BENIGN PAROXYSMAL POSITIONAL VERTIGO (BPPV):
Benign Paroxysmal Positional Vertigo (BPPV) is one of the most common causes of vertigo and dizziness.
- Benign - a non-progressive condition;
- Paroxysmal - sudden and unpredictable in onset;
- Positional - episodes are caused by a change in head position;
- Vertigo - a sense of dizziness or spinning.
BPPV, or benign paroxysmal positional vertigo, is an inner ear condition that leads to brief and intense episodes of vertigo, where you feel like the room is spinning. Although it can affect children, as you age, the likelihood of your dizziness being caused by BPPV increases. Approximately 50% of dizziness cases in older individuals can be attributed to BPPV.
The inner ear plays a critical role in maintaining balance and detecting head movements. Inside the inner ear's labyrinth are tiny calcium carbonate crystals known as otoliths, sometimes referred to as "ear rocks." In BPPV, these otoliths become dislodged from their normal position and move into the semicircular canals. These canals are situated at approximately ninety-degree angles to each other, filled with a fluid called endolymph, and contain sensory receptors that are activated during head movements, providing a sense of motion and balance. In BPPV, when these crystals in the semicircular canals become dislodged, they inappropriately stimulate sensory nerve receptors, resulting in sensations of motion (vertigo) even when there is no actual movement.
Click here for "VEDA: Benign Paroxysmal Positional Vertigo (BPPV)"
More About BPPV:
- Approximately 65% of cases of vertigo are diagnosed as Benign Paroxysmal Positional Vertigo (BPPV), a condition that comes and goes depending on the position of the head and neck. When triggered, the dizziness can persist for a few seconds to several minutes, and sometimes even longer.
- Commonly, symptoms are provoked by actions such as getting out of bed, tilting the head, rolling over in bed, looking upward, or sudden head movements. This type of vertigo is associated with inner ear issues, with the most frequent cause being a sudden trauma, like a fall.
- The primary treatment for BPPV typically involves the Epley maneuver. This procedure swiftly shifts the patient from lying on one side to lying on the other, repositioning calcium debris in the inner ear to a less sensitive location.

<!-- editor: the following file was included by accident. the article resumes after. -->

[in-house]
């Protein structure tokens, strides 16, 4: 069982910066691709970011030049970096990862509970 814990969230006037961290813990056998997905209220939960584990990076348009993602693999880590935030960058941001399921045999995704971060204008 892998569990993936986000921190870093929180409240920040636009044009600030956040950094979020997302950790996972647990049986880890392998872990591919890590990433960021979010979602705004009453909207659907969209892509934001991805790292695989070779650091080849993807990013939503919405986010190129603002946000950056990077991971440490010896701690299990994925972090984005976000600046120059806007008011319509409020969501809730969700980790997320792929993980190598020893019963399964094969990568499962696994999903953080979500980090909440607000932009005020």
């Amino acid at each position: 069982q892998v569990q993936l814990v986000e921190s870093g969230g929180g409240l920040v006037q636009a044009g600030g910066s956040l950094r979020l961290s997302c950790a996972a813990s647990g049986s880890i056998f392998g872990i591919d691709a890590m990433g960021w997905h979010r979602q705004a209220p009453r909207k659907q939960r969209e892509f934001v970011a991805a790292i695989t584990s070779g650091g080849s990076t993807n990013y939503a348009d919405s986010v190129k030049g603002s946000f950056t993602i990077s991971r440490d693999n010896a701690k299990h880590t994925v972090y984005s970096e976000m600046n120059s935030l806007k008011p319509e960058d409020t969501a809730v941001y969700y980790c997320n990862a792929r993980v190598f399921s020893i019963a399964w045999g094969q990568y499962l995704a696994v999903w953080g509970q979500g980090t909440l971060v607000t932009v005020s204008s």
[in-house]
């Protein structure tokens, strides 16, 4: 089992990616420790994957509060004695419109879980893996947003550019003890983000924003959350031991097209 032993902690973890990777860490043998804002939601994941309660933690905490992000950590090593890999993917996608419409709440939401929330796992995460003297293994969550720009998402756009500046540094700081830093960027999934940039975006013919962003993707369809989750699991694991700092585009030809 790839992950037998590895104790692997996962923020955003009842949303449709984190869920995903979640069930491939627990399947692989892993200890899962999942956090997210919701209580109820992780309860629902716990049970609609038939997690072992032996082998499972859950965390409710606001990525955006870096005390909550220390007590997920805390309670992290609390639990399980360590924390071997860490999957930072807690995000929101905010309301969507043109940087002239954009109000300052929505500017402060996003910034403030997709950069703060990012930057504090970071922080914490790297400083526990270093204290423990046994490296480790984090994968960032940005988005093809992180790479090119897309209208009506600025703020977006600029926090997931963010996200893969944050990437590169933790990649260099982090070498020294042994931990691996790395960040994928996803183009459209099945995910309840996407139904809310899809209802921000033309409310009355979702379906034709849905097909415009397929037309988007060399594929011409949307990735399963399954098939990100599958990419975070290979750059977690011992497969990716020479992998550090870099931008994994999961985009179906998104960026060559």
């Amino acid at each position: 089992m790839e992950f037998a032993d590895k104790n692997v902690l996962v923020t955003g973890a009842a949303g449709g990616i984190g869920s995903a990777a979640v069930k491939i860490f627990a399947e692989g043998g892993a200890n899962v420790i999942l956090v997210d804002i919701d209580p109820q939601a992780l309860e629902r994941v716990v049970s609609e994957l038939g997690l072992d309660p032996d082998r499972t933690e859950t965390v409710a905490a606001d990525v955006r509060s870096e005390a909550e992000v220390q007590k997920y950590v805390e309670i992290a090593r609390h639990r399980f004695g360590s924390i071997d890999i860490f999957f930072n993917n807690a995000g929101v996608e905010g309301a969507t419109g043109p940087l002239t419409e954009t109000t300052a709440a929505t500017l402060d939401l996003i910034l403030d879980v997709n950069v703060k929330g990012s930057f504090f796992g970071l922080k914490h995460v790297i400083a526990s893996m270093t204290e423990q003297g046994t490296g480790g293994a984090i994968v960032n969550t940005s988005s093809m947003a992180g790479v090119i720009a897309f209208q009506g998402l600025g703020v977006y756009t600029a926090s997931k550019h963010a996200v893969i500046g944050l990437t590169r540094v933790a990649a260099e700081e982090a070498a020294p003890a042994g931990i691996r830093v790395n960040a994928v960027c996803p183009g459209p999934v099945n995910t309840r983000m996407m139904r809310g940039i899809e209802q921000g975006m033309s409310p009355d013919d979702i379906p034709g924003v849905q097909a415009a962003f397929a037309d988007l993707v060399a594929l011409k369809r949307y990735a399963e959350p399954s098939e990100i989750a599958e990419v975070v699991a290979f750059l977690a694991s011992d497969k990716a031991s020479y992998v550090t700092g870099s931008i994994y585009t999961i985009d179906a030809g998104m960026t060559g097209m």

- Research indicates that up to 80% of patients experience recovery after a single Epley maneuver treatment. However, in most cases of BPPV, two to three Epley treatments may be necessary. It's important to note that the Epley maneuver is not recommended for patients with severe carotid stenosis, heart conditions, or significant neck issues such as cervical spondylosis with myelopathy or advanced rheumatoid arthritis.
- Even without treatment, BPPV often resolves on its own within weeks or months, but it may also have a tendency to recur.
- Vestibular rehabilitation exercises, known as the Brandt-Daroff exercises, can be performed at home to aid in the treatment of BPPV.
Causes of BPPV:
Typically, BPPV accounts for roughly 20% of all dizziness cases, and among older patients, it constitutes about 50% of all dizziness cases. Other frequent culprits include acute vestibular neuronitis or labyrinthitis. In approximately half of all BPPV cases, it's classified as "idiopathic," which means it occurs without a known reason.
In individuals under the age of 50, the primary cause is often head trauma and whiplash injuries, which may eventually lead to or exacerbate degenerative disc disease (osteoarthritis) in the neck (cervical spine) vertebrae. Among older individuals, the most prevalent cause is the deterioration of the vestibular system within the inner ear, and BPPV becomes increasingly common with advancing age.
There are other, more serious, causes of vertigo such as:
1. Head injury
2. Due to the aging process
3. Minor strokes
4. A severe cold or virus
6. Use of ototoxic medications, e.g. gentamicin
7. Neurological diseases such as MS.
In addition to the mentioned conditions, there are often other accompanying symptoms that are typically identified during chiropractic and neurological examinations. In some cases, these symptoms may necessitate a referral for further medical evaluation.
A precise diagnosis and appropriate treatment can effectively alleviate this disabling condition, often swiftly. BPPV is sometimes overlooked and managed symptomatically with prescribed medications like Stemetil and Compazine (prochlorperazine), which have sedative effects and can lead to pronounced drowsiness. If you're prescribed these medications, it's essential to avoid operating machinery or driving, as they can also produce various other side effects.